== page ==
MONTREAL - The federal government is temporarily not proceeding with the deportation of a longtime Quebec resident who was ordered back to his native Italy based on a 20-year-old criminal conviction.
Michele Torre was at Montreal's Pierre Elliott Trudeau airport awaiting an early evening flight when word of a ministerial reprieve came down late Friday, relayed to him by a Canada Border Services agent.
His daughter, Nellie Torre, said she received word that her father's case would be reviewed from Liberal MP Angelo Iacono, her local member of Parliament.
The new came as a shock to Torre's family, who had all but given up hope earlier Friday that they'd get a reprieve on humanitarian grounds.
"I'm very, very grateful of our government right now," Nellie Torre said. "I'm still scared of the fact we're still not out of the dark, but I'm grateful that my dad is coming back home tonight."
Torre's lawyer, supporters and family have argued it was unfair to deport him so long after his conviction.
The now 64-year-old Torre was convicted in 1996 in a cocaine importation conspiracy linked to the Cotroni crime family and served part of a nearly nine-year sentence in prison.
A permanent resident since arriving in Canada nearly 50 years ago in 1967, he only found out about an expulsion order — based largely on that conviction — when attempting to secure Canadian citizenship a few years ago.
Since 2013, the Canadian government has sought to remove Torre from Canada for "serious criminality and organized criminality."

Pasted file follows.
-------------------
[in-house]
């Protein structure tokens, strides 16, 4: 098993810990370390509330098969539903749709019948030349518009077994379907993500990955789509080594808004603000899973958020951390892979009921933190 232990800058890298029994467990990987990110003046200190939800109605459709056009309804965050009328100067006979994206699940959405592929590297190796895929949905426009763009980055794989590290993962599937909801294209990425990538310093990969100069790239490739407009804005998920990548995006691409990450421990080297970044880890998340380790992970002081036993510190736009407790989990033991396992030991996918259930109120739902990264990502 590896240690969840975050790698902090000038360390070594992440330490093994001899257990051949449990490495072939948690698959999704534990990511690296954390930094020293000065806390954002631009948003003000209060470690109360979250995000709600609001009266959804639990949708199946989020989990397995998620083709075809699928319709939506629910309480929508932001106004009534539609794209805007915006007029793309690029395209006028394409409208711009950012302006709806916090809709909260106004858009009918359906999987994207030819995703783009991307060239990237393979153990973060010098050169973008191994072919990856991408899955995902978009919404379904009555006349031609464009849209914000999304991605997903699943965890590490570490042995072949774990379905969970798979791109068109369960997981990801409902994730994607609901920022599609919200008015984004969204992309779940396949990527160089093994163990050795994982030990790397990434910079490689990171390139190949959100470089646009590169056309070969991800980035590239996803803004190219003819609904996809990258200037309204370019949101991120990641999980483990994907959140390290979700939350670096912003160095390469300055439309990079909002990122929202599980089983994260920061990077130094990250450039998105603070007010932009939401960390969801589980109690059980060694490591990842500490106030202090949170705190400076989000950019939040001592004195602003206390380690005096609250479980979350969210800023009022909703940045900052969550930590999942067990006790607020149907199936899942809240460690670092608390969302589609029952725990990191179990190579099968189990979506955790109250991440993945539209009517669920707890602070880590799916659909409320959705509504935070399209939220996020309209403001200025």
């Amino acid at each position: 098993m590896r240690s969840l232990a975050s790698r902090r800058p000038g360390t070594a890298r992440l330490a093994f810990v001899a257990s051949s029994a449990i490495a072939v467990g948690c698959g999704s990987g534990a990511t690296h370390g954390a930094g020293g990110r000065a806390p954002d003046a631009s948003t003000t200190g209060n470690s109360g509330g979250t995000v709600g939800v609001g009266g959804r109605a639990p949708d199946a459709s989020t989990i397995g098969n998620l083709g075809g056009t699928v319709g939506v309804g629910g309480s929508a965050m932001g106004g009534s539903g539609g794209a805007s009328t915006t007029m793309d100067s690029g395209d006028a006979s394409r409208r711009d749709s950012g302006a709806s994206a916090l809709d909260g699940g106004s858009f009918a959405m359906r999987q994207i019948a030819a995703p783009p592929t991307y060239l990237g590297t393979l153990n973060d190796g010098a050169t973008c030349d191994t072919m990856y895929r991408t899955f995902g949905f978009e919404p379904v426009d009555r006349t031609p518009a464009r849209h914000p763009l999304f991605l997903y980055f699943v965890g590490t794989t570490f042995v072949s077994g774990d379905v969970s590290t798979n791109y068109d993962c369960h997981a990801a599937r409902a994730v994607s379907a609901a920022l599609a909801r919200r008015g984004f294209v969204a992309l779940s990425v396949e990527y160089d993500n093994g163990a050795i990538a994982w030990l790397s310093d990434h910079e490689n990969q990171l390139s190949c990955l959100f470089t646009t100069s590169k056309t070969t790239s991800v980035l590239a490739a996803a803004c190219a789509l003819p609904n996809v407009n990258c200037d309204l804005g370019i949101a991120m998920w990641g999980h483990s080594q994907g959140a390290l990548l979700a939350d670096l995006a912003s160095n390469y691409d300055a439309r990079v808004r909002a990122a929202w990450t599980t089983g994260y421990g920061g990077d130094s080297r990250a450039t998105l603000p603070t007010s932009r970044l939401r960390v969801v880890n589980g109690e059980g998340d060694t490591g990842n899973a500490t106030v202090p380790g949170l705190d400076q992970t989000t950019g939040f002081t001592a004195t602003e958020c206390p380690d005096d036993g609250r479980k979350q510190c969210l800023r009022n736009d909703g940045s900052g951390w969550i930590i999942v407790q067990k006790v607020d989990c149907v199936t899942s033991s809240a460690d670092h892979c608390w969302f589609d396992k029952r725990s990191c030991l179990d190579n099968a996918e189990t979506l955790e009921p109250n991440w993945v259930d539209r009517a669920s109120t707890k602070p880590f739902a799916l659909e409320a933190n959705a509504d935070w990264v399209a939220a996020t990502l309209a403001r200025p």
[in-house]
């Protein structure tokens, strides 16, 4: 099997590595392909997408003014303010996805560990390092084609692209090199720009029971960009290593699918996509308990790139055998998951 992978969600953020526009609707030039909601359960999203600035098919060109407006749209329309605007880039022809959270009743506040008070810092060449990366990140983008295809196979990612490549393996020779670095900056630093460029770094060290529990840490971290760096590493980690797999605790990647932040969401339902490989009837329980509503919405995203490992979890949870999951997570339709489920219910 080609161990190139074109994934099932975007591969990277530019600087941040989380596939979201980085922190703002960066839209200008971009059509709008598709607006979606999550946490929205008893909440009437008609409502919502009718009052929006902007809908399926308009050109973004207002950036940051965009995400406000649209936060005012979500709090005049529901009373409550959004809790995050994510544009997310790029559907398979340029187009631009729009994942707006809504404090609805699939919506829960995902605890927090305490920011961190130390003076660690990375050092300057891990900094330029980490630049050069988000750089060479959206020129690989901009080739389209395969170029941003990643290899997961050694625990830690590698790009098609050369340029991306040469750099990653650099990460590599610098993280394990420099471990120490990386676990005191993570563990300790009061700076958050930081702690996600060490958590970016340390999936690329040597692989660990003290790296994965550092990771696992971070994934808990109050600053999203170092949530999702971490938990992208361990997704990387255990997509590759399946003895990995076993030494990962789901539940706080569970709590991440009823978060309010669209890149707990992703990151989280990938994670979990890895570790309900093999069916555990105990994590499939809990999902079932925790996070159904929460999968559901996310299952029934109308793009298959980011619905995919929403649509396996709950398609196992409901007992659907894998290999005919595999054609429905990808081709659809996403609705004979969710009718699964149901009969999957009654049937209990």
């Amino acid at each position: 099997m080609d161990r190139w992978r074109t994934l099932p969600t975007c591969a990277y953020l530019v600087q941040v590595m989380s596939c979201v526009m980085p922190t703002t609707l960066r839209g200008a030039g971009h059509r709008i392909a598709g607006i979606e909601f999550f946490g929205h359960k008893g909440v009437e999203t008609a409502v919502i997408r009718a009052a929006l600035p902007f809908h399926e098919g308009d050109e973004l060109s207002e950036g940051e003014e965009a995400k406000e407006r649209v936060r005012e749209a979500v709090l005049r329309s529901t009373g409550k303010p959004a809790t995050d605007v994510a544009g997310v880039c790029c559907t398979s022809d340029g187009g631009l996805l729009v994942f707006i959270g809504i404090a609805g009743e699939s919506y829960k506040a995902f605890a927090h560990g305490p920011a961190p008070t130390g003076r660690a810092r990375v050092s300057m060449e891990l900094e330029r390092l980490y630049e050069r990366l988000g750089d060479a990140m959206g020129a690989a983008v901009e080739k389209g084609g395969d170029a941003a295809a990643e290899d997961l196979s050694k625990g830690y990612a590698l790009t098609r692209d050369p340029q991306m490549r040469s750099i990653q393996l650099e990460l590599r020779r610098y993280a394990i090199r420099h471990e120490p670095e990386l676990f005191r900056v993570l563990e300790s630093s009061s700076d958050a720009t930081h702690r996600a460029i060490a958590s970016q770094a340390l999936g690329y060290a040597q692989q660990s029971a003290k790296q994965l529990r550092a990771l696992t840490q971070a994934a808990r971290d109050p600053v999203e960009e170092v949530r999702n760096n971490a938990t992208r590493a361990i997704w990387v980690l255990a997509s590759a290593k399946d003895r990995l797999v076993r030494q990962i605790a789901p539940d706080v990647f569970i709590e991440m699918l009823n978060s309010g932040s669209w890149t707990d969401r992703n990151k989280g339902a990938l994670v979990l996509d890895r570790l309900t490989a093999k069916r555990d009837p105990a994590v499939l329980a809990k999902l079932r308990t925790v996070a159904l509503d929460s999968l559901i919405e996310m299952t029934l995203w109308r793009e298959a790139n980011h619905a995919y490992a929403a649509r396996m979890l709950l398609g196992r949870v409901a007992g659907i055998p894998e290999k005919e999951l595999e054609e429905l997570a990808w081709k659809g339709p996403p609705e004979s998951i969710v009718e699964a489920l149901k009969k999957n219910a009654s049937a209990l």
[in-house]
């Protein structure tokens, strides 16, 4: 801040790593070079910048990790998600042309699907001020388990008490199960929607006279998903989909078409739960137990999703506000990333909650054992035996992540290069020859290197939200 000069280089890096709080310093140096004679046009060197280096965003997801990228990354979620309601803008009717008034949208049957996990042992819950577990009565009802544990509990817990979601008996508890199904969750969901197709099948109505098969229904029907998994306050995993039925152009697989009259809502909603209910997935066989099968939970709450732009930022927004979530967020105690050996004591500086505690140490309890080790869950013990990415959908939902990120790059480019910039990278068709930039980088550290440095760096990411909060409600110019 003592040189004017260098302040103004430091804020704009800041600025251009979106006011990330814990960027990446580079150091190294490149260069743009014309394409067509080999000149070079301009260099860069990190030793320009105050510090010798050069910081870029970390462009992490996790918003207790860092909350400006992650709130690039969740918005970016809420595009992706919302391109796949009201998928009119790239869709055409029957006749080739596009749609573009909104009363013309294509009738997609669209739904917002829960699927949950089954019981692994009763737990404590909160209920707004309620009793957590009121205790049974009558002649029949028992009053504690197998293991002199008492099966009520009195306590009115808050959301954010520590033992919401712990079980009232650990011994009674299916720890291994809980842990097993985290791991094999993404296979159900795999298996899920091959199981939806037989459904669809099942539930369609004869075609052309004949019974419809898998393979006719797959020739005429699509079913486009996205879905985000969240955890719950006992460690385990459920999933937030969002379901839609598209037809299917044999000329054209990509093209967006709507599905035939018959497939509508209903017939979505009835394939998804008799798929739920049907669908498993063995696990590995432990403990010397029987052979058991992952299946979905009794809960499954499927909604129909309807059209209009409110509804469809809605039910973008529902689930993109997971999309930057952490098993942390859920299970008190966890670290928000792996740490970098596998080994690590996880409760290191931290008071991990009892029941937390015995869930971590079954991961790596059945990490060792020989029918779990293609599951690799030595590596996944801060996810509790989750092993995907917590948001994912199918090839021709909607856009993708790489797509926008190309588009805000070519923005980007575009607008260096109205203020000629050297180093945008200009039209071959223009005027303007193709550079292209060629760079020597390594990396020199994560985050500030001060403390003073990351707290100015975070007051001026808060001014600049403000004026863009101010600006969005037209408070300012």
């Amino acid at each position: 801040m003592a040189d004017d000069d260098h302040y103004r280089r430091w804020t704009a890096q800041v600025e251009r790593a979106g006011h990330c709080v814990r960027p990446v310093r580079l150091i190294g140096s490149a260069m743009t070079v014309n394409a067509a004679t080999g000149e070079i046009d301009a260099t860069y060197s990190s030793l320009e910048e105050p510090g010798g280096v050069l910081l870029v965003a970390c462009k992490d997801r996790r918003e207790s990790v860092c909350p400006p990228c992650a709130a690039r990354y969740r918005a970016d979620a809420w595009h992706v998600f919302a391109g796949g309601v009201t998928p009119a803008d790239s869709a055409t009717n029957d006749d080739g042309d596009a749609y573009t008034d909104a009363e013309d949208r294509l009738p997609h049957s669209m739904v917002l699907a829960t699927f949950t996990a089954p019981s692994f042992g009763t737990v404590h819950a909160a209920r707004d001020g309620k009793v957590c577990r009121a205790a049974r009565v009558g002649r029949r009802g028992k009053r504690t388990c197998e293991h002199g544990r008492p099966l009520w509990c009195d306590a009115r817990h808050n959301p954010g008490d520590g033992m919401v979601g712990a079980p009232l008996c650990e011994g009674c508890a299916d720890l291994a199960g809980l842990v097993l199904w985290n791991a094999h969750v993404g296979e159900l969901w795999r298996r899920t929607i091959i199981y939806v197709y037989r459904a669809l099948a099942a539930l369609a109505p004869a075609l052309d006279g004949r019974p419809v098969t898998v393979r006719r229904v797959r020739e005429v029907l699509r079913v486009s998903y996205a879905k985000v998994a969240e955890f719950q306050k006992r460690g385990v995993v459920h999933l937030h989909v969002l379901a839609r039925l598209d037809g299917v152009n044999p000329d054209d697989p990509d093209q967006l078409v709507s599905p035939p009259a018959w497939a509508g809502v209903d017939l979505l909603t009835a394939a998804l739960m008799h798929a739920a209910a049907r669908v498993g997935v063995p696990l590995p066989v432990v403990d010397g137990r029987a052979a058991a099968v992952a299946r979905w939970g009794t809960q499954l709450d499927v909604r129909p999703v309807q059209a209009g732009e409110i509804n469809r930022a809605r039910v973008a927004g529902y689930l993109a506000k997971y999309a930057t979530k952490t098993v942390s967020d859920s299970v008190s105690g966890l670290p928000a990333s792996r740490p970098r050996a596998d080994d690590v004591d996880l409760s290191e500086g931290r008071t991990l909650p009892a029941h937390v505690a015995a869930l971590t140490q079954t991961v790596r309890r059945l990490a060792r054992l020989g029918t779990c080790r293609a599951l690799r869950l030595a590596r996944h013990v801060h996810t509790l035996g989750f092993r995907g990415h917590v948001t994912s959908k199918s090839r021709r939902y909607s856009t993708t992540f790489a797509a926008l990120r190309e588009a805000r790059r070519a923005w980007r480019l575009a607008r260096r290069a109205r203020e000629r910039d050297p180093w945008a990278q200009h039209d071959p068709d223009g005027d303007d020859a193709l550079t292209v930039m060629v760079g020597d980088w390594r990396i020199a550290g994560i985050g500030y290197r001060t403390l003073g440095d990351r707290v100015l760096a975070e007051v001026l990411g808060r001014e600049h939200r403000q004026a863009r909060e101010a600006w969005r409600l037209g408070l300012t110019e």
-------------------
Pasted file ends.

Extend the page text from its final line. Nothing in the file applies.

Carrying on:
Supporters and relatives held a rally on Thursday in downtown Montreal.
Earlier Friday, a Federal Court judge rejected a request for a stay of deportation.
Torre had gone to the airport alone to spare his family further heartbreak, leaving behind his wife of 42 years, three adult children and six grandchildren.
Then came the dramatic turn of events, his lawyer said.
"Ninety minutes before his flight to Italy, the escort agents communicated with the family," Torre's lawyer, Stephane Handfield said. "They said the deportation was cancelled, come get your father at the airport, he's not leaving today."
Torre was arrested again in 2006 during a major police operation aimed at dismantling the Mafia. He spent three years in pretrial custody and was ultimately acquitted.
While fighting to remain in Canada, Torre said under oath he had no ties to anyone in the Mafia since his 1996 conviction and his family argued he'd done his time.
Handfield said it's the first time in 24 years of practising law he has dealt with an deportation case like this and argued the delay in deportation was an abuse of process.
Note to readers: This is a corrected story. A previous version wrongly said the reprieve was for three weeks. There is in fact no timeline.